Since its beginning, the Lord’s covenant community has always had to face the danger of heresy. From those who enticed Israel to worship the golden calf at the foot of Mount Sinai thousands of years ago to “leaders” who encourage the worship of false, unbiblical gods today, false teachers have been a perennial problem for the church.
Near the end of his life, the apostle Peter found it necessary to warn the church in a second epistle about the dangers of false teaching. In his day, several heretics were preaching against the second coming of Christ in judgment. These teachers claimed that since the affairs of the world have continued in the same way ever since the beginning of creation, things would always be as they are now and that Christ would not return in judgment (3:4). They said that since Jesus had not returned in their day, He would never return (3:9), and thus they could engage in all sorts of immorality (2:1–3, 10b–22).
Had these teachers been true believers, they would not have explicitly denied the authority of the prophets and apostles (1:16–21). Nor would they have implicitly rejected sound teaching through twisting the words of Paul and the other Scriptures in order to fit their own purposes (3:15–16). Instead they would have understood that the seeming delay of Jesus’ return was in fact no delay at all; rather, it was an expression of God’s mercy toward His elect (vv. 8–10).
If these false teachers had truly embraced the Gospel, they would have seen that God’s past judgments in history prove that the day of final judgment at Jesus’ return is sure to come (2:4–10a). If they had been true disciples, they would have understood that this fact, as well as the gift of His divine power, makes it necessary and possible to live godly lives patterned after the holiness of God Himself (1:1–15).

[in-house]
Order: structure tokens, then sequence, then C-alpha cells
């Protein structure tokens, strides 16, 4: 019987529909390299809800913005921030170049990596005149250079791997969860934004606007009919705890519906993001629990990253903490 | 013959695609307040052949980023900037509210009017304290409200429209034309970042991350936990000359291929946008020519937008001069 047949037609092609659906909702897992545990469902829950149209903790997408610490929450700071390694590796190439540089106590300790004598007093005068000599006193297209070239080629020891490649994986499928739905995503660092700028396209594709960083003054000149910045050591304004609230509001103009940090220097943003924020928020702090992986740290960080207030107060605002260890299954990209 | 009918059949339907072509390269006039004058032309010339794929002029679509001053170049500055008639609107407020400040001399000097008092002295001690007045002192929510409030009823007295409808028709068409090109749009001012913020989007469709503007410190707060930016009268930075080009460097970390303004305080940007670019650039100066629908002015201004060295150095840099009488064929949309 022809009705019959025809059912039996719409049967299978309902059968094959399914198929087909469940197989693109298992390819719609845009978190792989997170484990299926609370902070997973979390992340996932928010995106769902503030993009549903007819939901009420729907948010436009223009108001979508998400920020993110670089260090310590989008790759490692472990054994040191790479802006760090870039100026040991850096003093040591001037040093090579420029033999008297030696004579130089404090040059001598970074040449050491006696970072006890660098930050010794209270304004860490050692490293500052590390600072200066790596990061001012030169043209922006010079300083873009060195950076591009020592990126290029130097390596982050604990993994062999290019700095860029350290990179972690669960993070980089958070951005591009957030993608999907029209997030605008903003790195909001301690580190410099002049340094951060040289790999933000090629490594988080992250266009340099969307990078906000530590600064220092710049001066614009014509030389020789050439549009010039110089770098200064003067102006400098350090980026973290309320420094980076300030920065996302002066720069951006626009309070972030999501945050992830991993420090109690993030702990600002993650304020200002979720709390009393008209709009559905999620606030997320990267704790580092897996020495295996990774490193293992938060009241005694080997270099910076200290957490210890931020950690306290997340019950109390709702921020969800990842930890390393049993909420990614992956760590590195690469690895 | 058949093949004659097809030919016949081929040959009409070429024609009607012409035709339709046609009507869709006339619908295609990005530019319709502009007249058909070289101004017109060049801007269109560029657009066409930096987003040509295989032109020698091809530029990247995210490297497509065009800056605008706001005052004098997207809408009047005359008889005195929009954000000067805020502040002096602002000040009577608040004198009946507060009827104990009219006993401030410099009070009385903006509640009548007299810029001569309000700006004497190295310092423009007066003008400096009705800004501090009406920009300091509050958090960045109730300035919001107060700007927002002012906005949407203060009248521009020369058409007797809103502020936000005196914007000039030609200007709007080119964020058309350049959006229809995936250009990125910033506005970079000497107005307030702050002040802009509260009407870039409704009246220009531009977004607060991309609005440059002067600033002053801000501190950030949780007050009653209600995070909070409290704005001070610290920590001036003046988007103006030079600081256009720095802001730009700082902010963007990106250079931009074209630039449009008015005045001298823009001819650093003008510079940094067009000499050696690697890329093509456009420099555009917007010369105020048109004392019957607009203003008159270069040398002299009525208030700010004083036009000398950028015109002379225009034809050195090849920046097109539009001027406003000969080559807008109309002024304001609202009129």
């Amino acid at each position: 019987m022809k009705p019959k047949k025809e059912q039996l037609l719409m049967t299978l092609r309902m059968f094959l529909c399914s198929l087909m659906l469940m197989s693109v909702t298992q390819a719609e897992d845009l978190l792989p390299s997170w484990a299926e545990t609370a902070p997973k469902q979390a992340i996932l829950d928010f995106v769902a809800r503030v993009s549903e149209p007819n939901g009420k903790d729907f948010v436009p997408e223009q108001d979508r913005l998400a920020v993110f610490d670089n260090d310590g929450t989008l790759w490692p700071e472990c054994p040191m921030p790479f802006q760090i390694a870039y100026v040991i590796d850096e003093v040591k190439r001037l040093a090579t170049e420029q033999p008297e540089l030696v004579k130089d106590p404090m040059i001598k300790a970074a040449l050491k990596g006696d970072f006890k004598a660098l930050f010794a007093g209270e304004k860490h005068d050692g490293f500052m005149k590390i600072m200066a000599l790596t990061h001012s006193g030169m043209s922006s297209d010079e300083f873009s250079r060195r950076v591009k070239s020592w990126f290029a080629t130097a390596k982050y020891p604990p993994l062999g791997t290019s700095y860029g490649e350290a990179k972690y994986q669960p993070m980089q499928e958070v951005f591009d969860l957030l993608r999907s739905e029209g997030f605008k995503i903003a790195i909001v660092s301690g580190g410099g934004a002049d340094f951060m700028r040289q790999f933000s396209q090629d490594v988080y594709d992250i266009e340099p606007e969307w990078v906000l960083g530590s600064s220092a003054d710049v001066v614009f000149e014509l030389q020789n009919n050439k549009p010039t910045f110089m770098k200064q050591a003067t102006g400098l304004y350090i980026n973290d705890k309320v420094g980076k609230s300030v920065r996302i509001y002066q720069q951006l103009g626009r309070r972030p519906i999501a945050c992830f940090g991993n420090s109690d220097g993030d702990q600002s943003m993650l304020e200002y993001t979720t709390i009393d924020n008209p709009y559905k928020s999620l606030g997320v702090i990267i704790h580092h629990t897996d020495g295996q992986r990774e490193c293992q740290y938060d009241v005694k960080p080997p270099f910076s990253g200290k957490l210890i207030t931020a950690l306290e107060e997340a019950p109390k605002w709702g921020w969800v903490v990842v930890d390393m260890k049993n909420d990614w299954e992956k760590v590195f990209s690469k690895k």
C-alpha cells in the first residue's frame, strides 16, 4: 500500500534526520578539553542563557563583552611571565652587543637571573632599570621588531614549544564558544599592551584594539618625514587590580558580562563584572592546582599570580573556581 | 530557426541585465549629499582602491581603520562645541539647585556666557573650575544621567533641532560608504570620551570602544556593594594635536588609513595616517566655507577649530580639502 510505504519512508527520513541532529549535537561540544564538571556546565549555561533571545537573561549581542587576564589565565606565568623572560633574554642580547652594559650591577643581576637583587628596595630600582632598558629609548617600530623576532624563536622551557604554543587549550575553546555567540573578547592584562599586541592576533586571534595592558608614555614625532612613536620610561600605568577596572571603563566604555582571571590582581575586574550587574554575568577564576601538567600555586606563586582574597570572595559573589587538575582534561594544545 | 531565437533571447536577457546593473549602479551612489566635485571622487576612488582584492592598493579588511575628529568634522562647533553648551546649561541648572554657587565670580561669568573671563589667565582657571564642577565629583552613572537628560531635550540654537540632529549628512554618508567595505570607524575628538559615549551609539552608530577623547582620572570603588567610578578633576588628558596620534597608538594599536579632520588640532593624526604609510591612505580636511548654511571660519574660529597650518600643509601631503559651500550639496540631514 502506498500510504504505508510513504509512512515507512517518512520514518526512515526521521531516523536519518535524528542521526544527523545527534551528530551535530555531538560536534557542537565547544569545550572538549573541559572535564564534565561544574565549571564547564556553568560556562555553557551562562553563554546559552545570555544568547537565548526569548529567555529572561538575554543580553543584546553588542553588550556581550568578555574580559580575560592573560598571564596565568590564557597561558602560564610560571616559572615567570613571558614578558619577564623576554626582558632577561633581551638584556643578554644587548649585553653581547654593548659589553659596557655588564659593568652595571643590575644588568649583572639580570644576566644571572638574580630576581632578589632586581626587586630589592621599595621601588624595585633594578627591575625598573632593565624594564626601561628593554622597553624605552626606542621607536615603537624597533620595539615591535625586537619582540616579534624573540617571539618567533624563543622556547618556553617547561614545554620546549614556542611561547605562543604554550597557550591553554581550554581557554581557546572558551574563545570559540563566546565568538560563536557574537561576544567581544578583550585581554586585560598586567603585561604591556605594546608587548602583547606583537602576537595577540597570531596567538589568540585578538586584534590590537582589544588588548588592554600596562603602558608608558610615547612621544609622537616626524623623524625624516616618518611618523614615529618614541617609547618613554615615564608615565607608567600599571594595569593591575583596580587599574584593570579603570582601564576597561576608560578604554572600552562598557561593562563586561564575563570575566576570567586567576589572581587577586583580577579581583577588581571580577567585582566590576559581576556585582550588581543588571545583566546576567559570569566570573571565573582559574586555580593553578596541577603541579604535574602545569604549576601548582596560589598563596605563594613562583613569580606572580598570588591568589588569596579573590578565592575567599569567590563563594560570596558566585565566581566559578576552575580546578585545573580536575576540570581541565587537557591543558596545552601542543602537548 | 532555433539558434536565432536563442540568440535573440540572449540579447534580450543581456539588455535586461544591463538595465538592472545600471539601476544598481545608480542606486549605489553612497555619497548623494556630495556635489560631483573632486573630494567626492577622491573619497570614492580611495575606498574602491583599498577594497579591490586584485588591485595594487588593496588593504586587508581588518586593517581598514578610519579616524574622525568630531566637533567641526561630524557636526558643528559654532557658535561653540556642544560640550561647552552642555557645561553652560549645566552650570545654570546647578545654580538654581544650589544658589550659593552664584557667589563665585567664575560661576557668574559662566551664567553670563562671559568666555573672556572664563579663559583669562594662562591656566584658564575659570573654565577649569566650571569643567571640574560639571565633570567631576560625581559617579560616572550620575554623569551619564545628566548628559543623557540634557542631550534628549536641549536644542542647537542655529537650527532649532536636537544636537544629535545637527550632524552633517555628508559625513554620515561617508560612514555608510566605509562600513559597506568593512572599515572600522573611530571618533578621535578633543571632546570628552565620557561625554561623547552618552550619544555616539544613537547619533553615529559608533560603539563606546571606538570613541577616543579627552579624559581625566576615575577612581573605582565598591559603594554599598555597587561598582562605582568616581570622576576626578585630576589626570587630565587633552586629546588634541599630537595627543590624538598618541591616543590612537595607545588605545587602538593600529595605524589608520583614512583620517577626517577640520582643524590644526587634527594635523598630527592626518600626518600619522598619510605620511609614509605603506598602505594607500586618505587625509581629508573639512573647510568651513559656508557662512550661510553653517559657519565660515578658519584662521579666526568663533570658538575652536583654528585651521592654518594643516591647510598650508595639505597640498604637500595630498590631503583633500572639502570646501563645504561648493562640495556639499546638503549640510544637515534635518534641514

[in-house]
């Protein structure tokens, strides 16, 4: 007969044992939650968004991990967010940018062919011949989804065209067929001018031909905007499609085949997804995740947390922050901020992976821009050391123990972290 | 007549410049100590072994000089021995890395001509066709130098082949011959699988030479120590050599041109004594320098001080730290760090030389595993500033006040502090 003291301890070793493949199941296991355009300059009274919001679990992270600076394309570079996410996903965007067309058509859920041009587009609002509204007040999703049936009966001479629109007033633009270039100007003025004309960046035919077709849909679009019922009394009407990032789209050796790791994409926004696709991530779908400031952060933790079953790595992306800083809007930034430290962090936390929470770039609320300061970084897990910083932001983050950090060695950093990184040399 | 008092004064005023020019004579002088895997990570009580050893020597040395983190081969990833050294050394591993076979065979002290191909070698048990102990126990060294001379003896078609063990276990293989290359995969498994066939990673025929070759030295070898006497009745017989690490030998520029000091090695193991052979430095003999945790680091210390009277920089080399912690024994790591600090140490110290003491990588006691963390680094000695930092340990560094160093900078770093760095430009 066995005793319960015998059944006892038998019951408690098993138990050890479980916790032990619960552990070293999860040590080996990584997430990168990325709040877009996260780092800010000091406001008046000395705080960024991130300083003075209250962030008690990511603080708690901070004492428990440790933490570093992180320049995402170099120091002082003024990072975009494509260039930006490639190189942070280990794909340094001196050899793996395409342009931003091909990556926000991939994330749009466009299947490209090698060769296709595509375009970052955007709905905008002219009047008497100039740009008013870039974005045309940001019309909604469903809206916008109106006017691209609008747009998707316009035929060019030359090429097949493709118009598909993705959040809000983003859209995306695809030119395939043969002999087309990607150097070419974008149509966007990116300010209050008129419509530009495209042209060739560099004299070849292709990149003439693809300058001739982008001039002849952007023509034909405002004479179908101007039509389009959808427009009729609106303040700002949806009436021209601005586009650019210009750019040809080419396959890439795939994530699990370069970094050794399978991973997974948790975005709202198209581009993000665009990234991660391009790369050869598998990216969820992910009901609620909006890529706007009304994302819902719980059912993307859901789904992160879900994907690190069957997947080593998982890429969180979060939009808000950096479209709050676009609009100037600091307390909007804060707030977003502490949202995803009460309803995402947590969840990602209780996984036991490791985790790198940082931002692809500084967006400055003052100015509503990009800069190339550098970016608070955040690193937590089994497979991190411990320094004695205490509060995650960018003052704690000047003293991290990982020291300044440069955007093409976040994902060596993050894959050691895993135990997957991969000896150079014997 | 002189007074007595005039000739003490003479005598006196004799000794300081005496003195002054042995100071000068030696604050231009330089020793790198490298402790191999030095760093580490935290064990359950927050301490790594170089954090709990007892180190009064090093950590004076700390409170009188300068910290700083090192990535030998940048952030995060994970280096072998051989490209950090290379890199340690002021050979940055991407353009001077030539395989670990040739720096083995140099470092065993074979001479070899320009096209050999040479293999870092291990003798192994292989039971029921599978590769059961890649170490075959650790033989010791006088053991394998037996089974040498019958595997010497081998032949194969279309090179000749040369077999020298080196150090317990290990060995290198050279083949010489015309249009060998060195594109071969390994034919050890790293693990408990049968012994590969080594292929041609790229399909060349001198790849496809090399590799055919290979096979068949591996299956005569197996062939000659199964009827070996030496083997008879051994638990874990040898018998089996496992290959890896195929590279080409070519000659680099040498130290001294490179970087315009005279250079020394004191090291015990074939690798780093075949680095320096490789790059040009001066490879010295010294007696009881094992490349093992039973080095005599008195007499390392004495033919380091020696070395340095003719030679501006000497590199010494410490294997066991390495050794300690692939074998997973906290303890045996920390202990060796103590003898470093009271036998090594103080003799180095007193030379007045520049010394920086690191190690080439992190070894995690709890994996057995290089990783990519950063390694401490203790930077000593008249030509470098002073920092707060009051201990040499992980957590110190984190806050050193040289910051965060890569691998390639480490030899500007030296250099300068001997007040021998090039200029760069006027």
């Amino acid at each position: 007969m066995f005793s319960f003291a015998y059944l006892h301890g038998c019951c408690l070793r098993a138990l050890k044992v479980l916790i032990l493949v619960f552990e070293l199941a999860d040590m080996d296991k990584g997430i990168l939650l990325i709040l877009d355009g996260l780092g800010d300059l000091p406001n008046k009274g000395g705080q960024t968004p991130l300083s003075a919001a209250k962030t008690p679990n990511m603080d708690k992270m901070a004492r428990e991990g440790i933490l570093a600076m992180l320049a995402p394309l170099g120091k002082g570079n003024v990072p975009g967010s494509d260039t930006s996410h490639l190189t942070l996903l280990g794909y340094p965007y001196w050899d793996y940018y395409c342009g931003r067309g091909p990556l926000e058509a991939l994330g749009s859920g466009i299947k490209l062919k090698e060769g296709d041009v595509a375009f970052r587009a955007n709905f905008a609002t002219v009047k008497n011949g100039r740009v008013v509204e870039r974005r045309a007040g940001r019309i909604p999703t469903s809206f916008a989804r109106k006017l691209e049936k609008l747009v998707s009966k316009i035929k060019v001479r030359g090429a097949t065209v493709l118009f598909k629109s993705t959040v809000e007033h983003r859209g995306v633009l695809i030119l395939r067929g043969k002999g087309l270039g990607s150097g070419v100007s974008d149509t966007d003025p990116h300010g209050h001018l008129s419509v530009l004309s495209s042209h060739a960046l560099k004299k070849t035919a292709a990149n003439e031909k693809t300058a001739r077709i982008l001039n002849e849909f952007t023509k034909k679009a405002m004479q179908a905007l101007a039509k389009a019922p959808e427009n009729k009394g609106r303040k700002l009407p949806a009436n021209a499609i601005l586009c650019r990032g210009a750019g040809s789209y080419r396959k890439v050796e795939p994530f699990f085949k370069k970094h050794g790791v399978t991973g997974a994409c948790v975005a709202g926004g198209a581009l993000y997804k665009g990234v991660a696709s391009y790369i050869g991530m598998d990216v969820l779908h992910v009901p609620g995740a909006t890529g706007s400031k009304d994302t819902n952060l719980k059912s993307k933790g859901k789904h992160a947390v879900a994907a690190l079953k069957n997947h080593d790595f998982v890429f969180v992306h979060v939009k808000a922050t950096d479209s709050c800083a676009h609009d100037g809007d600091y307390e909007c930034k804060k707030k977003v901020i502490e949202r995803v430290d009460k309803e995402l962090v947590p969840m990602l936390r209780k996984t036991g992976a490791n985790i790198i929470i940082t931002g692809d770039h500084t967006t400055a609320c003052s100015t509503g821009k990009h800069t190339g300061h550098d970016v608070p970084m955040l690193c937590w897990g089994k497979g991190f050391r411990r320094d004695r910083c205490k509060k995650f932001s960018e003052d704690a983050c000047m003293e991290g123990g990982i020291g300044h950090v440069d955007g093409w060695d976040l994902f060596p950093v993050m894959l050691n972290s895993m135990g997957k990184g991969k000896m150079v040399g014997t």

With this final letter to the church, Peter reminds us that we should not be surprised when destructive heresies come our way (2:1–3). Rather, knowing that they are sure to come, we must prepare ourselves for the danger by growing in the grace and knowledge of Christ. For if we are not well-grounded in orthodox teaching, we will by no means be stable enough to resist falsehood (3:17–18).
Take some time today to read through 2 Peter and review the apostle’s teaching. Remember that though the false teaching we may have to face today might be different in its specific expression, all false teachers commonly deny biblical authority in some way and often promote aberrational eschatological and ethical views. Ask the Lord to help you grow in the grace and knowledge of Christ and seek out community that will encourage your sanctification and study.